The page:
You look up and see a massive fish, its eyes the size of dinner plates, drifting through the tank in front of you.
Its scales are red-pink. Its lips are human.
Its tank glows a sterile blue-green. The water looks cold. You think about joining it. Drifting carelessly through the water. Hydrating your dry skin.
You press your right hand against the tank. Your fingers are becoming stiff.
You look at your right hand. A centimeter of webbing is between your fingers. It was not there before. At least, you don't remember it.
You look at your left hand. It matches.
You look at the fish. It is looking back at you now, with sad unblinking eyes. Its mouth flaps open and shut. You get the impression that it is speaking, silently.
You wonder what it has to say.
You find yourself on a catwalk over an enormous pool. You look down at the water.
The water is illuminated.
A huge fish swims in circles.
It is dark and serpentine. Something like fifty feet long.
It stares up at you with emotionless eyes.
You fight the urge to jump off the catwalk. To join the fish in its cool, watery home. To refresh your drying skin, and quench your thirst in the water.
You fight the urge.
Bewildered, you rush ahead.
What the hell is going on, you wonder. You need to get out of here now.
The door at the end of the catwalk reads:
NEXT ROOM: SEE THE AMAZING REAL LIVE MERMAID
Without a second thought, you slam through the door.
You are in a large round room dominated by a circular pool. Everything is much brighter in here. Your eyes adjust.
You see the mermaid. She is erect, her upper body out of the water. She is facing away from you.
There is a sinking feeling in your stomach.
You try to breathe, and fail. You make a loud gulping sound.
The mermaid turns around slowly.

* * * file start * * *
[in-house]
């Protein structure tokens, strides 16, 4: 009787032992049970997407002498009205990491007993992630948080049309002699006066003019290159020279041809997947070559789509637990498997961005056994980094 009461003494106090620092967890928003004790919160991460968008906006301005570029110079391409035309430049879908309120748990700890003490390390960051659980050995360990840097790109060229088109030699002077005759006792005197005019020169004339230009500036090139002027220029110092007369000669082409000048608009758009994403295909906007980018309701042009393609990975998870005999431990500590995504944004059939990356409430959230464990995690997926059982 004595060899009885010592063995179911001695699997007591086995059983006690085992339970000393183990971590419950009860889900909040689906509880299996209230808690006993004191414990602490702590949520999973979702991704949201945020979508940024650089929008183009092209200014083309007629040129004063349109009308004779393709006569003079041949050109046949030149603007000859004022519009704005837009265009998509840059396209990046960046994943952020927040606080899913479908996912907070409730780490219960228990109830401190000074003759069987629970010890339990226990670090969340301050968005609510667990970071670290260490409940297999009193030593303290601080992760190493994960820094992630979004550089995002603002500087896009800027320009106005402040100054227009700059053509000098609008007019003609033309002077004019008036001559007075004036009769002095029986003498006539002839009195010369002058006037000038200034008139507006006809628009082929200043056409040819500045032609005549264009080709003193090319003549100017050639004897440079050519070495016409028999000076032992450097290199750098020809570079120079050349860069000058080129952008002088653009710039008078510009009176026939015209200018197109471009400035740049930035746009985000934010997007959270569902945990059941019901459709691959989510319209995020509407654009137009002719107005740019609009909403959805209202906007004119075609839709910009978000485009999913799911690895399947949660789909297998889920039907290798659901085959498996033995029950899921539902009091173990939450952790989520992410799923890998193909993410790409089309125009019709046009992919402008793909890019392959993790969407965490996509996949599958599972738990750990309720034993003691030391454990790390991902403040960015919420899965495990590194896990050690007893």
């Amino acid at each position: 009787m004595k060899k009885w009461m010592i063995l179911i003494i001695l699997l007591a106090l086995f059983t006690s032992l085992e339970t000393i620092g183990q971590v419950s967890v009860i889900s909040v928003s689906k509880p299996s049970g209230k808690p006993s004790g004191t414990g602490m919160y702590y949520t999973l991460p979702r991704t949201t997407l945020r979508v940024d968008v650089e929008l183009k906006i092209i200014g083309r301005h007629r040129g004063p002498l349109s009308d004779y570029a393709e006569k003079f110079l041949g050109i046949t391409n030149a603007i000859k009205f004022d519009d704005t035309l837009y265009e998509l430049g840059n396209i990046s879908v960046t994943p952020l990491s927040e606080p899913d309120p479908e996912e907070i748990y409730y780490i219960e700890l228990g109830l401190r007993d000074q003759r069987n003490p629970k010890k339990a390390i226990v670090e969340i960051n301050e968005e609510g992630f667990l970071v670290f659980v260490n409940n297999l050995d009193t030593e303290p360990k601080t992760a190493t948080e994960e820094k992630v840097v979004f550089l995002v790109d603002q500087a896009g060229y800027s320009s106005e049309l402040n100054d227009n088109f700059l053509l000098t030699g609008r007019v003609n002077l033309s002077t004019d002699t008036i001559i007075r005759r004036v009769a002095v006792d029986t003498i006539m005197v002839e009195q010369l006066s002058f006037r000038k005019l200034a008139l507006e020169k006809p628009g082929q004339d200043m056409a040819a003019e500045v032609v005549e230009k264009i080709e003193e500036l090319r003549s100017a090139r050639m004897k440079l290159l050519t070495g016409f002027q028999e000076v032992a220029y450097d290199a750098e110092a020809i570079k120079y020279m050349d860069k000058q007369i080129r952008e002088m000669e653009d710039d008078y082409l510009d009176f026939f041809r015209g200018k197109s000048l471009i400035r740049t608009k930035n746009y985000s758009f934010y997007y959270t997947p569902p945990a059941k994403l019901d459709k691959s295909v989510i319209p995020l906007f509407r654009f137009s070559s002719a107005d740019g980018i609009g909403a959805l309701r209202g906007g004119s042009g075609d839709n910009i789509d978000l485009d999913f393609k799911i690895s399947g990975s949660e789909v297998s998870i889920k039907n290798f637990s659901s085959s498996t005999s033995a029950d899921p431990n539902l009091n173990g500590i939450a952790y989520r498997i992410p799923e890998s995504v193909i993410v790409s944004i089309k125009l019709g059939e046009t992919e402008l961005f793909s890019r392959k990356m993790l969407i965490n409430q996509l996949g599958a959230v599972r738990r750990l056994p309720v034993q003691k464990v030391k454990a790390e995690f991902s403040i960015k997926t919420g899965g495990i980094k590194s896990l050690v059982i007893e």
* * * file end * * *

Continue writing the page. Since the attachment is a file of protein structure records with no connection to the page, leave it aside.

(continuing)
She fixes her deadened cue-ball eyes onto yours. Her swollen, lumpy, sparsely-haired head undulates sickeningly. Her human-like skin is slick with mucus.
You cannot breathe. You feel yourself drowning.
Slowly, you step toward the pool.
You are so thirsty.
Your skin is so dry.
You need water.
You stop yourself, but do not go back.
The mermaid begins to slither towards you. You hesitantly recoil.
She gasps hideously, like a drowning woman.
You cannot breathe.
You are so thirsty.
You need water.
You take another step towards the pool.
The mermaid's filmy eyes stare into your own.
Dimly, you realize you have not blinked in some time.
Your skin is still drying out. It feels almost scaly.
You feel itches on the sides of your neck. You do not scratch.
The mermaid gasps again.
You hear a voice. Distant. Muffled. As though you were submerged.
You step forward and fall into the pool.
You are falling through the darkness.
You are breathing.
Your itches are soothed.
You see a dark thin figure at the water's surface for a moment, which quickly disappears.
You pay it no mind.
You are not happy.
You are not sad.
You feel nothing.
The mermaid swims above you.
She gasps again. You hear another voice.
She pulls you next to her and cradles you like a child.
Autonomously, you begin to suckle.
You dimly feel your joints tightening.
You do not care.